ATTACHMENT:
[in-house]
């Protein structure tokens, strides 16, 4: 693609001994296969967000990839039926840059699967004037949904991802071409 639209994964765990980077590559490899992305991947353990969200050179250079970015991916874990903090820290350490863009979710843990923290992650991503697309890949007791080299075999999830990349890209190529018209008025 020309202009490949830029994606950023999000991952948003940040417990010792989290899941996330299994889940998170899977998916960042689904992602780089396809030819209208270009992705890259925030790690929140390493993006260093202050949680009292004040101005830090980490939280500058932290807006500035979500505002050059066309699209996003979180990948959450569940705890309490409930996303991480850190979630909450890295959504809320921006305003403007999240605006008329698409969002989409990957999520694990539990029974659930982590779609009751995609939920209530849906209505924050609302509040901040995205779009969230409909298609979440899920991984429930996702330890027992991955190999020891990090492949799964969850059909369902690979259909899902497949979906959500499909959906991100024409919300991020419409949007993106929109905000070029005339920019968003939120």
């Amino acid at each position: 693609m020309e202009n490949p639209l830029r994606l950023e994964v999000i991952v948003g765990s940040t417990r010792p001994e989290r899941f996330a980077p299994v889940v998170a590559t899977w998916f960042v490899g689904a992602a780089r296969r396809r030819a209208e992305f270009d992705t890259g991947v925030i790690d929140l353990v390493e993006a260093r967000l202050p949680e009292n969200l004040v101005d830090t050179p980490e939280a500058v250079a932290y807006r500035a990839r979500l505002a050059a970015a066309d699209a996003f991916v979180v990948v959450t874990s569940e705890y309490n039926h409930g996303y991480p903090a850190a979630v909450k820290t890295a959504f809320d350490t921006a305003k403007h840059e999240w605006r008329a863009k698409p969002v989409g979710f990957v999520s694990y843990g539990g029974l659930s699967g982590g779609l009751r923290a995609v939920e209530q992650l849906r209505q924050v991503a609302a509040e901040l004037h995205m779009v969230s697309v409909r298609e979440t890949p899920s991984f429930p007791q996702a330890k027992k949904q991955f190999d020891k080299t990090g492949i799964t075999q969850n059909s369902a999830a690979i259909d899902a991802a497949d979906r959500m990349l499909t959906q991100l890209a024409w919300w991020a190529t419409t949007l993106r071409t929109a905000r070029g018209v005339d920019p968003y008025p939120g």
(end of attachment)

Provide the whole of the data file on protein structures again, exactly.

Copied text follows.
[in-house]
């Protein structure tokens, strides 16, 4: 693609001994296969967000990839039926840059699967004037949904991802071409 639209994964765990980077590559490899992305991947353990969200050179250079970015991916874990903090820290350490863009979710843990923290992650991503697309890949007791080299075999999830990349890209190529018209008025 020309202009490949830029994606950023999000991952948003940040417990010792989290899941996330299994889940998170899977998916960042689904992602780089396809030819209208270009992705890259925030790690929140390493993006260093202050949680009292004040101005830090980490939280500058932290807006500035979500505002050059066309699209996003979180990948959450569940705890309490409930996303991480850190979630909450890295959504809320921006305003403007999240605006008329698409969002989409990957999520694990539990029974659930982590779609009751995609939920209530849906209505924050609302509040901040995205779009969230409909298609979440899920991984429930996702330890027992991955190999020891990090492949799964969850059909369902690979259909899902497949979906959500499909959906991100024409919300991020419409949007993106929109905000070029005339920019968003939120």
């Amino acid at each position: 693609m020309e202009n490949p639209l830029r994606l950023e994964v999000i991952v948003g765990s940040t417990r010792p001994e989290r899941f996330a980077p299994v889940v998170a590559t899977w998916f960042v490899g689904a992602a780089r296969r396809r030819a209208e992305f270009d992705t890259g991947v925030i790690d929140l353990v390493e993006a260093r967000l202050p949680e009292n969200l004040v101005d830090t050179p980490e939280a500058v250079a932290y807006r500035a990839r979500l505002a050059a970015a066309d699209a996003f991916v979180v990948v959450t874990s569940e705890y309490n039926h409930g996303y991480p903090a850190a979630v909450k820290t890295a959504f809320d350490t921006a305003k403007h840059e999240w605006r008329a863009k698409p969002v989409g979710f990957v999520s694990y843990g539990g029974l659930s699967g982590g779609l009751r923290a995609v939920e209530q992650l849906r209505q924050v991503a609302a509040e901040l004037h995205m779009v969230s697309v409909r298609e979440t890949p899920s991984f429930p007791q996702a330890k027992k949904q991955f190999d020891k080299t990090g492949i799964t075999q969850n059909s369902a999830a690979i259909d899902a991802a497949d979906r959500m990349l499909t959906q991100l890209a024409w919300w991020a190529t419409t949007l993106r071409t929109a905000r070029g018209v005339d920019p968003y008025p939120g």